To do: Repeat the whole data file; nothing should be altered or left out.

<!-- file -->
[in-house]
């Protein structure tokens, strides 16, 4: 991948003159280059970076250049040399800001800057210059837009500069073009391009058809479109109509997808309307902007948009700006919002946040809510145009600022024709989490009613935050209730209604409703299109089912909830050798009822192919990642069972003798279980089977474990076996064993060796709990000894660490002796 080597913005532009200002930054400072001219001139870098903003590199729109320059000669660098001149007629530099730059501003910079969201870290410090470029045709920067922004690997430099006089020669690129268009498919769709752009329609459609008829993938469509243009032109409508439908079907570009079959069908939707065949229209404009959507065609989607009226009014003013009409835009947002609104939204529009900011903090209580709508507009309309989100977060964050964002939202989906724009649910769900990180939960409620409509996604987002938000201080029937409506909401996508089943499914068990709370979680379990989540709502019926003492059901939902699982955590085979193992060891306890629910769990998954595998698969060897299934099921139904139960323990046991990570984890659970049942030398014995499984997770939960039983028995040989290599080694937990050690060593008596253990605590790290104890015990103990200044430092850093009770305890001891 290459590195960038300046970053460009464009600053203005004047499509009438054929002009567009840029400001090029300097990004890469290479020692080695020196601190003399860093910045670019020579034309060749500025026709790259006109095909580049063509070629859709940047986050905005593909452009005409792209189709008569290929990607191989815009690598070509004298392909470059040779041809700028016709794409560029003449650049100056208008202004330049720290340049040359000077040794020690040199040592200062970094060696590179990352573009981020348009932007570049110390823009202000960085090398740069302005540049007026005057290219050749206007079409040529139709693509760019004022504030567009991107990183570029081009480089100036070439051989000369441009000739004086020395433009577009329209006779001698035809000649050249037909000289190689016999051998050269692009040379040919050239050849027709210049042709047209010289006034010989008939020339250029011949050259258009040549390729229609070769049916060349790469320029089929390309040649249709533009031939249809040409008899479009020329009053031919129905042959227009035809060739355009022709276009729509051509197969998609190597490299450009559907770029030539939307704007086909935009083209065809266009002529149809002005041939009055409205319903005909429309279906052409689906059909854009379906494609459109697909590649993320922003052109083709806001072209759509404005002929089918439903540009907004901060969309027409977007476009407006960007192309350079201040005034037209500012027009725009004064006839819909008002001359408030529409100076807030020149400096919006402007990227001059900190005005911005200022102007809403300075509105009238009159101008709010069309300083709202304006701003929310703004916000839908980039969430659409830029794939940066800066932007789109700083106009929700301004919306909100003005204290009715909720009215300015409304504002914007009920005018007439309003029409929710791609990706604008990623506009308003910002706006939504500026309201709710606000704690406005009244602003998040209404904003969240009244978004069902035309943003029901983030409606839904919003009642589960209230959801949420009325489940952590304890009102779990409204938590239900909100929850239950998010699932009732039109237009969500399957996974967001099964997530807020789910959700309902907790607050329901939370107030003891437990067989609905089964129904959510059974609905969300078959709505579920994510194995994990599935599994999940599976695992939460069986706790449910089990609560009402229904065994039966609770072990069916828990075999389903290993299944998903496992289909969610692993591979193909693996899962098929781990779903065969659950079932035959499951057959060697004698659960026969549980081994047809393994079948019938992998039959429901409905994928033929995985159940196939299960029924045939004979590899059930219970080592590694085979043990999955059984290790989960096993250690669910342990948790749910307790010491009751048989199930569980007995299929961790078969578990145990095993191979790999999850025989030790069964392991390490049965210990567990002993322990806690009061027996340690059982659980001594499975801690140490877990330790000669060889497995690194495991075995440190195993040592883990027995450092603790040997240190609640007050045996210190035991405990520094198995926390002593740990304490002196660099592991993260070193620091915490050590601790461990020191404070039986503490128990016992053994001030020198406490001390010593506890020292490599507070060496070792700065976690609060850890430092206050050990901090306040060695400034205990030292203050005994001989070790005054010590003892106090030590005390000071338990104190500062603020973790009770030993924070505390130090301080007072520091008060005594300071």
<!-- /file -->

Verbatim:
[in-house]
């Protein structure tokens, strides 16, 4: 991948003159280059970076250049040399800001800057210059837009500069073009391009058809479109109509997808309307902007948009700006919002946040809510145009600022024709989490009613935050209730209604409703299109089912909830050798009822192919990642069972003798279980089977474990076996064993060796709990000894660490002796 080597913005532009200002930054400072001219001139870098903003590199729109320059000669660098001149007629530099730059501003910079969201870290410090470029045709920067922004690997430099006089020669690129268009498919769709752009329609459609008829993938469509243009032109409508439908079907570009079959069908939707065949229209404009959507065609989607009226009014003013009409835009947002609104939204529009900011903090209580709508507009309309989100977060964050964002939202989906724009649910769900990180939960409620409509996604987002938000201080029937409506909401996508089943499914068990709370979680379990989540709502019926003492059901939902699982955590085979193992060891306890629910769990998954595998698969060897299934099921139904139960323990046991990570984890659970049942030398014995499984997770939960039983028995040989290599080694937990050690060593008596253990605590790290104890015990103990200044430092850093009770305890001891 290459590195960038300046970053460009464009600053203005004047499509009438054929002009567009840029400001090029300097990004890469290479020692080695020196601190003399860093910045670019020579034309060749500025026709790259006109095909580049063509070629859709940047986050905005593909452009005409792209189709008569290929990607191989815009690598070509004298392909470059040779041809700028016709794409560029003449650049100056208008202004330049720290340049040359000077040794020690040199040592200062970094060696590179990352573009981020348009932007570049110390823009202000960085090398740069302005540049007026005057290219050749206007079409040529139709693509760019004022504030567009991107990183570029081009480089100036070439051989000369441009000739004086020395433009577009329209006779001698035809000649050249037909000289190689016999051998050269692009040379040919050239050849027709210049042709047209010289006034010989008939020339250029011949050259258009040549390729229609070769049916060349790469320029089929390309040649249709533009031939249809040409008899479009020329009053031919129905042959227009035809060739355009022709276009729509051509197969998609190597490299450009559907770029030539939307704007086909935009083209065809266009002529149809002005041939009055409205319903005909429309279906052409689906059909854009379906494609459109697909590649993320922003052109083709806001072209759509404005002929089918439903540009907004901060969309027409977007476009407006960007192309350079201040005034037209500012027009725009004064006839819909008002001359408030529409100076807030020149400096919006402007990227001059900190005005911005200022102007809403300075509105009238009159101008709010069309300083709202304006701003929310703004916000839908980039969430659409830029794939940066800066932007789109700083106009929700301004919306909100003005204290009715909720009215300015409304504002914007009920005018007439309003029409929710791609990706604008990623506009308003910002706006939504500026309201709710606000704690406005009244602003998040209404904003969240009244978004069902035309943003029901983030409606839904919003009642589960209230959801949420009325489940952590304890009102779990409204938590239900909100929850239950998010699932009732039109237009969500399957996974967001099964997530807020789910959700309902907790607050329901939370107030003891437990067989609905089964129904959510059974609905969300078959709505579920994510194995994990599935599994999940599976695992939460069986706790449910089990609560009402229904065994039966609770072990069916828990075999389903290993299944998903496992289909969610692993591979193909693996899962098929781990779903065969659950079932035959499951057959060697004698659960026969549980081994047809393994079948019938992998039959429901409905994928033929995985159940196939299960029924045939004979590899059930219970080592590694085979043990999955059984290790989960096993250690669910342990948790749910307790010491009751048989199930569980007995299929961790078969578990145990095993191979790999999850025989030790069964392991390490049965210990567990002993322990806690009061027996340690059982659980001594499975801690140490877990330790000669060889497995690194495991075995440190195993040592883990027995450092603790040997240190609640007050045996210190035991405990520094198995926390002593740990304490002196660099592991993260070193620091915490050590601790461990020191404070039986503490128990016992053994001030020198406490001390010593506890020292490599507070060496070792700065976690609060850890430092206050050990901090306040060695400034205990030292203050005994001989070790005054010590003892106090030590005390000071338990104190500062603020973790009770030993924070505390130090301080007072520091008060005594300071």